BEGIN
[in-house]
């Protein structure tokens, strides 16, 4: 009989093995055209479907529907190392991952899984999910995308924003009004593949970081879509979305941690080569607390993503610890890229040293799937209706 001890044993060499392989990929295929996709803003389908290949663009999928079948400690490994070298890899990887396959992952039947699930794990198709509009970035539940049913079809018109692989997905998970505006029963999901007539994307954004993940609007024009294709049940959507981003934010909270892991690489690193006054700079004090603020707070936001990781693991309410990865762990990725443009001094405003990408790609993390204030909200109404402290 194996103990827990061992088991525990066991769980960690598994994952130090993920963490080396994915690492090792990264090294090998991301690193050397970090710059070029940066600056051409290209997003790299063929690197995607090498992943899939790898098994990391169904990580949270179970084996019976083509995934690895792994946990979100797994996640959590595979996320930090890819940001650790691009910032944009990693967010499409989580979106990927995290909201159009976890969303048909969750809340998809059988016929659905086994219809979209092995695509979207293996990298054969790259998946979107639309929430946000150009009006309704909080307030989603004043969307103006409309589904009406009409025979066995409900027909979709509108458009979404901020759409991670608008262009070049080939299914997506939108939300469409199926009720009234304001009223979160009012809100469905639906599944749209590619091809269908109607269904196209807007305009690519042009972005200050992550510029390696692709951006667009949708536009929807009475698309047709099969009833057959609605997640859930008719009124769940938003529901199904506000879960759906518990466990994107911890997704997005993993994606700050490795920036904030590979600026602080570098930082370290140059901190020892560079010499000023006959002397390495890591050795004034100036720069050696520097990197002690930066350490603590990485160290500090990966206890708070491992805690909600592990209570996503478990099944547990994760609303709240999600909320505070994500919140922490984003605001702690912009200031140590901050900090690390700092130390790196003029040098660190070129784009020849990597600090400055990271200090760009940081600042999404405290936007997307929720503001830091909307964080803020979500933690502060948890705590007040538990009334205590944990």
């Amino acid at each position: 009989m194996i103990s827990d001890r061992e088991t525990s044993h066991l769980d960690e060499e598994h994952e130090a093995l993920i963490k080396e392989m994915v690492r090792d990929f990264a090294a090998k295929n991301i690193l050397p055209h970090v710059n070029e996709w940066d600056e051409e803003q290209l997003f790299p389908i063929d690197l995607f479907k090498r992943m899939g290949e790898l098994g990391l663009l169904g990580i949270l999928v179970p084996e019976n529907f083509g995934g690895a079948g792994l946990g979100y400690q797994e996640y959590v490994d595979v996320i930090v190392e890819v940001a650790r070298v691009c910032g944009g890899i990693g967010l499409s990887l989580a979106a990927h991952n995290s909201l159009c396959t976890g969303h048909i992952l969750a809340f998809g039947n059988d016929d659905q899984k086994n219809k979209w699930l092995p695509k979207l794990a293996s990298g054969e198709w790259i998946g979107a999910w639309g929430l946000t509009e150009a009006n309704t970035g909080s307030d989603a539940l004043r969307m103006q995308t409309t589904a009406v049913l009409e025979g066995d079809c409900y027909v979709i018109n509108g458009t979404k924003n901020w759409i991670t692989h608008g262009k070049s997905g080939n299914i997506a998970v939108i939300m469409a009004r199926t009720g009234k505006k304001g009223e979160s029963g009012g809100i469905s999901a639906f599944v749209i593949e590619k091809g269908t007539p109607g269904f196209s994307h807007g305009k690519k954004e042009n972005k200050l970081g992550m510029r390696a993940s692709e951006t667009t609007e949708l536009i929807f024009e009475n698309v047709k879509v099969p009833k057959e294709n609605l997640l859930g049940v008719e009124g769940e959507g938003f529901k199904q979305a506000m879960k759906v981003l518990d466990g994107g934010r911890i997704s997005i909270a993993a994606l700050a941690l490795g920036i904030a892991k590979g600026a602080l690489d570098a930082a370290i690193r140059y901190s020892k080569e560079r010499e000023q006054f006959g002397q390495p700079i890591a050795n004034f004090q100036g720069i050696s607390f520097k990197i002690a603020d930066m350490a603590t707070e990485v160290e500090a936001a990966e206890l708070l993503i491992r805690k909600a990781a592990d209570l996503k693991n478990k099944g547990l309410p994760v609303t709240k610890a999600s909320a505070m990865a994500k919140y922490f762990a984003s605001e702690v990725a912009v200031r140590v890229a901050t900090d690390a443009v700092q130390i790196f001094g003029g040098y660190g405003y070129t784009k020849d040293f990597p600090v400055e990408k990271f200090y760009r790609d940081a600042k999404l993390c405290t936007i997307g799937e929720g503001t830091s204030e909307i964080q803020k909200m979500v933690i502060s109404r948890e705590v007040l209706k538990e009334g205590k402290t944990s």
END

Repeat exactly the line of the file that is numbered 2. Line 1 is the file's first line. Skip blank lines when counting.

């Protein structure tokens, strides 16, 4: 009989093995055209479907529907190392991952899984999910995308924003009004593949970081879509979305941690080569607390993503610890890229040293799937209706 001890044993060499392989990929295929996709803003389908290949663009999928079948400690490994070298890899990887396959992952039947699930794990198709509009970035539940049913079809018109692989997905998970505006029963999901007539994307954004993940609007024009294709049940959507981003934010909270892991690489690193006054700079004090603020707070936001990781693991309410990865762990990725443009001094405003990408790609993390204030909200109404402290 194996103990827990061992088991525990066991769980960690598994994952130090993920963490080396994915690492090792990264090294090998991301690193050397970090710059070029940066600056051409290209997003790299063929690197995607090498992943899939790898098994990391169904990580949270179970084996019976083509995934690895792994946990979100797994996640959590595979996320930090890819940001650790691009910032944009990693967010499409989580979106990927995290909201159009976890969303048909969750809340998809059988016929659905086994219809979209092995695509979207293996990298054969790259998946979107639309929430946000150009009006309704909080307030989603004043969307103006409309589904009406009409025979066995409900027909979709509108458009979404901020759409991670608008262009070049080939299914997506939108939300469409199926009720009234304001009223979160009012809100469905639906599944749209590619091809269908109607269904196209807007305009690519042009972005200050992550510029390696692709951006667009949708536009929807009475698309047709099969009833057959609605997640859930008719009124769940938003529901199904506000879960759906518990466990994107911890997704997005993993994606700050490795920036904030590979600026602080570098930082370290140059901190020892560079010499000023006959002397390495890591050795004034100036720069050696520097990197002690930066350490603590990485160290500090990966206890708070491992805690909600592990209570996503478990099944547990994760609303709240999600909320505070994500919140922490984003605001702690912009200031140590901050900090690390700092130390790196003029040098660190070129784009020849990597600090400055990271200090760009940081600042999404405290936007997307929720503001830091909307964080803020979500933690502060948890705590007040538990009334205590944990």